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Gomer Griffith Smith

Gomer Griffith Smith (July 11, 1896 – May 26, 1953) was an American politician and a U.S. Representative from Oklahoma.

Gomer Griffith Smith
Member of the U.S. House of Representatives
from Oklahoma's 5th district
In office
December 10, 1937 – January 3, 1939
Preceded byRobert P. Hill
Succeeded byMike Monroney
Personal details
BornJuly 11, 1896 (1896-07-11)
Jackson County, Missouri
DiedMay 26, 1953 (1953-05-27) (aged 56)
Oklahoma City, Oklahoma
Citizenship United States
Political partyDemocratic
Spouse(s)Hazel Mae Mizner Smith
Alma materRockingham Academy, Kansas City, Missouri
ProfessionAttorney politician


Born on a farm near Kansas City, Missouri, Smith was the son of Joseph M. and Elizabeth Lewis Smith, and attended the common and high schools of Missouri. He was graduated from Rockingham Academy, Kansas City, Missouri, in 1915. He married Hazel Mae Mizner, and they were the parents of a son and three daughters. They also adopted Gomer's youngest brother.[1]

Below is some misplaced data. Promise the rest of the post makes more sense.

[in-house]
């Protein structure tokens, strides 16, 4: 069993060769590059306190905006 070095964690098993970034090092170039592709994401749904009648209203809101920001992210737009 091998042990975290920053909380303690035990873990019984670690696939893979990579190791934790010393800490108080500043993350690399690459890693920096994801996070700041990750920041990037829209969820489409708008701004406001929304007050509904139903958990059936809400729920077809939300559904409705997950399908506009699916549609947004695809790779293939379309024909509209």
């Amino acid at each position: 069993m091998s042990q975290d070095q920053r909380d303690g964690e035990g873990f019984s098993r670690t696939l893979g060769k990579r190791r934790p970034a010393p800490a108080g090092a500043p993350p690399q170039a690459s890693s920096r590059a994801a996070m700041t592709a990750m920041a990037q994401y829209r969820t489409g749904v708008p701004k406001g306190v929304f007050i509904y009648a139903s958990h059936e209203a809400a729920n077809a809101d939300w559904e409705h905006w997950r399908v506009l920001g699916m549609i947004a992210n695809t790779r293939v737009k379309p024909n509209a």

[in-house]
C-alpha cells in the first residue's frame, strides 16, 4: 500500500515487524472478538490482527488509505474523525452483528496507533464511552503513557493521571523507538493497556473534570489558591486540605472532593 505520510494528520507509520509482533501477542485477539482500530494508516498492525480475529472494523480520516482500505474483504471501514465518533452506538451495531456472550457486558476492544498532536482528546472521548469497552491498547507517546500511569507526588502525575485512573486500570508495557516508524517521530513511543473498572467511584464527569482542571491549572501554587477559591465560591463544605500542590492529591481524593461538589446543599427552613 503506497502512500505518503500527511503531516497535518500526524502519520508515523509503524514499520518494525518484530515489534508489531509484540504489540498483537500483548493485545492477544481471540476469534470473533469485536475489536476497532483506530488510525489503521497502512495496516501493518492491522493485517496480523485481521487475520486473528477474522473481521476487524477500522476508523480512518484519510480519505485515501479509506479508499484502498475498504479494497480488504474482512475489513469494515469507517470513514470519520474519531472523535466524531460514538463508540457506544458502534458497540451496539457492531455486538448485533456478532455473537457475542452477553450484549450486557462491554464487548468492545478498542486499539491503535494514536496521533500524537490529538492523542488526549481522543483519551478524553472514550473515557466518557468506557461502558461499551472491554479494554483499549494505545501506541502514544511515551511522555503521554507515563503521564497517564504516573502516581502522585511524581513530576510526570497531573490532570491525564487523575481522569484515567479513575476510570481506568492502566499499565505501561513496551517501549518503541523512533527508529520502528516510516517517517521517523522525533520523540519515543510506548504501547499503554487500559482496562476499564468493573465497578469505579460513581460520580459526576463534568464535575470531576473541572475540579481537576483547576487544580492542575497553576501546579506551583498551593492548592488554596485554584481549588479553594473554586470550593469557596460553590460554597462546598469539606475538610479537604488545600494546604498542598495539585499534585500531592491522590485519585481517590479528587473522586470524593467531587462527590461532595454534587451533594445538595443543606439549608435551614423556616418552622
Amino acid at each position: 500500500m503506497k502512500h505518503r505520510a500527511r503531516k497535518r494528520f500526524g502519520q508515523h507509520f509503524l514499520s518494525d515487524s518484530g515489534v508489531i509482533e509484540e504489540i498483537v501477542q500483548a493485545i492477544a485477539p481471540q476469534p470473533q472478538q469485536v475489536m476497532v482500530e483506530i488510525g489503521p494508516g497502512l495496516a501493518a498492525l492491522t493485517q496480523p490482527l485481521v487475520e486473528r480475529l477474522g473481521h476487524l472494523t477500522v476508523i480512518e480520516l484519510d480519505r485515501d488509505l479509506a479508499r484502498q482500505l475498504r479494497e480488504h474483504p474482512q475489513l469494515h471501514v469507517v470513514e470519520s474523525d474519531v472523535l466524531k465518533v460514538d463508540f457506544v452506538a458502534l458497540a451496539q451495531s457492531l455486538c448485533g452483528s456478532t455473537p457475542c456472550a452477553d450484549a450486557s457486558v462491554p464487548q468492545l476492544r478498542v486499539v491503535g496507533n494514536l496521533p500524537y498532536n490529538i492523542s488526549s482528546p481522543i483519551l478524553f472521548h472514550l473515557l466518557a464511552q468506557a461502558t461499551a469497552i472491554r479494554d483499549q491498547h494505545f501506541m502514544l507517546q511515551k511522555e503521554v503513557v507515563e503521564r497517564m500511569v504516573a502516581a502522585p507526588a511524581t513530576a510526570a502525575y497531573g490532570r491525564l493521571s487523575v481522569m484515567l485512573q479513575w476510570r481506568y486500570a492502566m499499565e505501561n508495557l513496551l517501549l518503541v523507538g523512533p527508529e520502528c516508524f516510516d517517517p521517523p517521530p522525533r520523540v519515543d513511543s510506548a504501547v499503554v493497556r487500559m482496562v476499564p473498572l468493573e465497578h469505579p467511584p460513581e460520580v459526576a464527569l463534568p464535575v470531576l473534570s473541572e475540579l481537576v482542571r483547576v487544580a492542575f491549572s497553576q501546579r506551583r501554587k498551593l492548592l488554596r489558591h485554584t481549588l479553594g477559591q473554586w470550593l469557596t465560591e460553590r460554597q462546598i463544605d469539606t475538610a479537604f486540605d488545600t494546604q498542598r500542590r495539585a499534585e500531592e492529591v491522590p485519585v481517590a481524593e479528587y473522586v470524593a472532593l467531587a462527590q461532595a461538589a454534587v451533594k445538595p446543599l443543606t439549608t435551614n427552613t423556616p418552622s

While teaching in a country school near Excelsior Springs, Missouri from 1916 to 1918, Smith studied law. He was admitted to the Missouri bar in 1920, to the Oklahoma bar in 1922, and commenced practice in Oklahoma City, Oklahoma.[2]

Elected as a Democrat to the Seventy-fifth Congress to fill the vacancy caused by the death of Robert P. Hill, Smith served from December 10, 1937, to January 3, 1939.[3] He was not a candidate for renomination in 1938, but was an unsuccessful candidate for the Democratic nomination for United States Senator, and resumed the practice of law in Oklahoma City.


Died in Oklahoma City, Oklahoma County, Oklahoma, on May 26, 1953 (age 56 years, 319 days). He is entombed in mausoleum at Rose Hill Burial Park, Oklahoma City.[4]


  1. ^ "Gomer Griffith Smith". Oklahoma Historical Society. Archived from the original on 19 November 2012. Retrieved 4 June 2013.
  2. ^ "Gomer Griffith Smith". Biographical Directory of the United States Congress. Retrieved 4 June 2013.
  3. ^ "Gomer Griffith Smith". Govtrack US Congress. Retrieved 4 June 2013.
  4. ^ "Gomer Griffith Smith". The Political Graveyard. Retrieved 4 June 2013.

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